• Worksheet and pinboard names, creators, and descriptions

6. Microsoft Teams

  • Team names, descriptions, and members
  • Channel names and purposes
  • Conversations, messages, and file attachments
  • Meeting and call details (e.g., date, time, participants, duration)
  • Apps, bots, and custom connectors used within the teams

By collecting metadata from these various systems, your data catalog can provide a unified view of your organization’s data assets, making it easier for business users to discover and understand the data they need for their analysis and decision-making.

User personas and use cases: How data cataloging can benefit IT teams, business analysts, and end users

We can categorize the users of a data catalog into three main groups, each with its specific use cases:

1. IT Team (Data engineers, DevOps, etc.)

a. Data lineage

Understand the flow and transformation of data across various systems, allowing them to trace data back to its source and analyze its history. This helps with debugging issues, ensuring data accuracy, and maintaining compliance.

b. Impact analysis

Assess the potential effects of changes to data sources, schemas, or processes on downstream systems and reports. This helps them make informed decisions when planning and implementing changes, minimizing unintended consequences and reducing the risk of data-related issues.

2. Business analysts (Data analysts, information analysts, etc.)

a. Tagging

Annotate datasets, tables, and columns with relevant tags or labels to improve data discovery and understanding. This enables analysts to quickly find and understand the data they need for their analysis.

b. Categorizing

Organize data assets into meaningful categories or groups, making it easier for users to navigate and discover relevant datasets.

c. Data dictionary

Create and maintain a data dictionary, which is a centralized repository of definitions, descriptions, and metadata for all data elements. This helps analysts and other users to understand the meaning and context of the data.

d. Data governance

Collaborate with IT and other stakeholders to develop and enforce data governance policies, ensuring that data is used responsibly, securely, and in compliance with regulations.

3. End users (Business users, decision-makers, etc.)

a. Data discovery

Leverage the metadata, tags, categories, and data dictionary created by the other user groups to easily find and understand relevant data for their specific needs.

b. Collaboration

Use the data catalog’s collaboration tools to ask questions, share insights, and discuss data with colleagues, fostering a data-driven culture and improving decision-making.

c. Trust and confidence

Access data quality indicators, lineage information, and governance policies to assess the reliability and trustworthiness of the data, enabling them to make more informed decisions.

d. Self-service

Empower end users to explore and analyze data on their own without relying on technical staff, improving their efficiency and productivity.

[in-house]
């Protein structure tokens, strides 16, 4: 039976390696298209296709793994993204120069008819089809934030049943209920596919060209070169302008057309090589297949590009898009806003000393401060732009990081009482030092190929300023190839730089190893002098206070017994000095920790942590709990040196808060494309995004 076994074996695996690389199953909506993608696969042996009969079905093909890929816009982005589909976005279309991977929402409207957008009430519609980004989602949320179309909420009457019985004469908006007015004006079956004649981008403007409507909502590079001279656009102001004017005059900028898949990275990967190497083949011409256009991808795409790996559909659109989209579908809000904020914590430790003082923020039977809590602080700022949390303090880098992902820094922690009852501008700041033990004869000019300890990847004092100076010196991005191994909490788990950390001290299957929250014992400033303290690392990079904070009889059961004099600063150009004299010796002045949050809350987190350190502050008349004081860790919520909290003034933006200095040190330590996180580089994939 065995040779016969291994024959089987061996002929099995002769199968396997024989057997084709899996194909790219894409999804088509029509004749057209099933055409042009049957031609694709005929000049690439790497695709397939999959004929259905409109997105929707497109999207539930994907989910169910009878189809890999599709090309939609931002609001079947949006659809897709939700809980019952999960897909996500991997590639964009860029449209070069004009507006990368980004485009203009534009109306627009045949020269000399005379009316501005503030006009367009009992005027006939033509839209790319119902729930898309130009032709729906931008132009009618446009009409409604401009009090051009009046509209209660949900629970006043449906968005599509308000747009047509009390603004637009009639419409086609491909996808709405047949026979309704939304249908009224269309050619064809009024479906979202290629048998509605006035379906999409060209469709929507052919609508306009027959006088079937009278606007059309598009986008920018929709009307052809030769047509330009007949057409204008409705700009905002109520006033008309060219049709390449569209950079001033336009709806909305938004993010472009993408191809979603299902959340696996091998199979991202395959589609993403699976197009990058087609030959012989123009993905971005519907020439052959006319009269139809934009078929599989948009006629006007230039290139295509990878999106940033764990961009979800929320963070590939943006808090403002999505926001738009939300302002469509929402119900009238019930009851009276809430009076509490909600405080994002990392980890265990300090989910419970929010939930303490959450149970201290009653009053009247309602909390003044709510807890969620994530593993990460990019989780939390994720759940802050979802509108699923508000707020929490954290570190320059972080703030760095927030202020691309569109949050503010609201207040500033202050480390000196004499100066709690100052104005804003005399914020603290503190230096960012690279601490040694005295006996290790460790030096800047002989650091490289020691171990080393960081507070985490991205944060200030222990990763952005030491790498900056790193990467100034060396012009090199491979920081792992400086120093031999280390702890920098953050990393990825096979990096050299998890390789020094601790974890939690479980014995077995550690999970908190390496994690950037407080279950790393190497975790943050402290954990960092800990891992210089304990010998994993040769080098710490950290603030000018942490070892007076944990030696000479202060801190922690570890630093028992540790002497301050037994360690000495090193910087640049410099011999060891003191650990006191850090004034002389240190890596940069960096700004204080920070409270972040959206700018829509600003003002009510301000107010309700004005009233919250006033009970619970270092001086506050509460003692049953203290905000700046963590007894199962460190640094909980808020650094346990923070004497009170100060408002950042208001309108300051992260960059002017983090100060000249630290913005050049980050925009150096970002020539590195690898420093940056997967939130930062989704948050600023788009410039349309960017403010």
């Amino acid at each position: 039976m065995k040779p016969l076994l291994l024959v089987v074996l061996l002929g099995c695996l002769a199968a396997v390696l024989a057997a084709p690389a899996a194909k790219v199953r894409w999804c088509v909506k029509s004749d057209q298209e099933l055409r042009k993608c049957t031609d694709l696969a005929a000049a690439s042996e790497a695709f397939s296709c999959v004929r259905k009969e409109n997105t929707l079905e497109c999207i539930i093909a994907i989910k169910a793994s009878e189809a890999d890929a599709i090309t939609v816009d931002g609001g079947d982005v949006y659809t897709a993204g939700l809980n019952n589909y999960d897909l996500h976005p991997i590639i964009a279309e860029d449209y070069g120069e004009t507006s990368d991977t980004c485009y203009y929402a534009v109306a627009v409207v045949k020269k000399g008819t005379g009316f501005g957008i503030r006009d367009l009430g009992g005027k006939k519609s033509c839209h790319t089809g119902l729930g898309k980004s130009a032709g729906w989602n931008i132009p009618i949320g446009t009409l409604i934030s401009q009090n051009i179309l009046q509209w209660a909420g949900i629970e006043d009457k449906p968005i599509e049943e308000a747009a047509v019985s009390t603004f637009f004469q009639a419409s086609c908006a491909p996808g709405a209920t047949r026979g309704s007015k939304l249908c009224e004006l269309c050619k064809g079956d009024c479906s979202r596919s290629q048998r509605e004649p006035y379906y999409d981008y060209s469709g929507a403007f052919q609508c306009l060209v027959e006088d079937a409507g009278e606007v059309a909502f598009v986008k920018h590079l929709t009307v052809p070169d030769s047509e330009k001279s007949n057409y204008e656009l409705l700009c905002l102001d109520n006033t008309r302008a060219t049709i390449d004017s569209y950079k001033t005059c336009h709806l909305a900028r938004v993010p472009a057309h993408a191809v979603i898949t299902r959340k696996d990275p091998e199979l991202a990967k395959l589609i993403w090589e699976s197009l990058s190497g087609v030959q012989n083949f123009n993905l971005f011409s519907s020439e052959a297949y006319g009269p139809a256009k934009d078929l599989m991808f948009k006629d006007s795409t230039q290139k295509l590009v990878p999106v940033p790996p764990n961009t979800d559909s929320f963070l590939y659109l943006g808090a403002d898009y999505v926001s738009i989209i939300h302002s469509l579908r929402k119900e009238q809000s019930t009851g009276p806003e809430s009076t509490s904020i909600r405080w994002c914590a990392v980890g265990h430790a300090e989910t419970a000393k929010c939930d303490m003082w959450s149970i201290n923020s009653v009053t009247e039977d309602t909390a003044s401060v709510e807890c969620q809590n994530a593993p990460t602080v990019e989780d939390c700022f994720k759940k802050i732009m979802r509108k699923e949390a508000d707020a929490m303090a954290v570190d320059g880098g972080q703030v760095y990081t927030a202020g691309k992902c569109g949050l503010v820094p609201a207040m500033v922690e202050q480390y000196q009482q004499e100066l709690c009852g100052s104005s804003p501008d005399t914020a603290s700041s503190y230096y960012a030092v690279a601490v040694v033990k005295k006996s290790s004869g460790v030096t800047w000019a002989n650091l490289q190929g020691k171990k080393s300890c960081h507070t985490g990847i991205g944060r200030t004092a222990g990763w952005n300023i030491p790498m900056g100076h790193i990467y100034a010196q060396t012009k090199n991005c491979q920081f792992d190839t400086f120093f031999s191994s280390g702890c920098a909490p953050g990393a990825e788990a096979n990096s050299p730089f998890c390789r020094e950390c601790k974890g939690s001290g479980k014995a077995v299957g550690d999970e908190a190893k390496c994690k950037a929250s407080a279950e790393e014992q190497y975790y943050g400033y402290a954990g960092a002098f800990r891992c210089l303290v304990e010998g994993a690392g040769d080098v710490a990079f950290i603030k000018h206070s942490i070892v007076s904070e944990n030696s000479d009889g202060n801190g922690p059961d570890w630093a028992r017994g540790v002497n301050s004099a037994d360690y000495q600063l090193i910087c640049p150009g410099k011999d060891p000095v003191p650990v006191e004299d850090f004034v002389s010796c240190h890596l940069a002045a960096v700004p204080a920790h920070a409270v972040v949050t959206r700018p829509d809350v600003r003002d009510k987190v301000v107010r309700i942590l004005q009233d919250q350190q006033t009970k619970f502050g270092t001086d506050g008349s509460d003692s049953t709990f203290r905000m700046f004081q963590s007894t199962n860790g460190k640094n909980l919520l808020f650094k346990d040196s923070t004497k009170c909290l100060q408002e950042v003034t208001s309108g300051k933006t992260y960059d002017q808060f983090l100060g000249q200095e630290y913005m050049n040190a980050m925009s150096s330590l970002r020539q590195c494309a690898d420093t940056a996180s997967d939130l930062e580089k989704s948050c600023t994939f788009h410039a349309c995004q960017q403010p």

By understanding the different user groups and their unique use cases, you can tailor the implementation of a data catalog to meet the specific needs of your organization and drive maximum value from your data assets.

Rounding it all up

Data cataloging involves the systematic organization and indexing of metadata and other related information to create a searchable catalog of data assets within an organization. A data catalog serves as a centralized inventory of available data sources, datasets, databases, files, reports, and other data artifacts.

It acts as a data discovery tool, enabling users to find, explore, and understand the available data assets.

Data cataloging goes beyond mere metadata management by providing a user-friendly interface and search capabilities to locate and access data assets effectively. It may include features such as data profiling, data lineage visualization, user annotations, data usage statistics, and collaborative functionalities.

Data cataloging solutions help data consumers, analysts, and scientists discover relevant data assets, understand their contents and characteristics, and assess their fitness for specific use cases.

Deploying a data catalog tool starts the seeding process of data democratization and data enablement in your organization. It says that your organization is serious about maximizing the value of data.

It also recognizes that we can extract much more from data when we create an even playing field for the diverse data users in an organization. A data catalog is a starting point for that inclusive initiative.

Are you considering data cataloging for your organization — you might want to check out Atlan.

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Everything you need to know about modern data catalogs

Adopting a modern data catalog is the first step towards data discovery. In this guide, we explore the evolution of the data management ecosystem, the challenges created by traditional data catalog solutions, and what an ideal, modern-day data catalog should look like. Download now!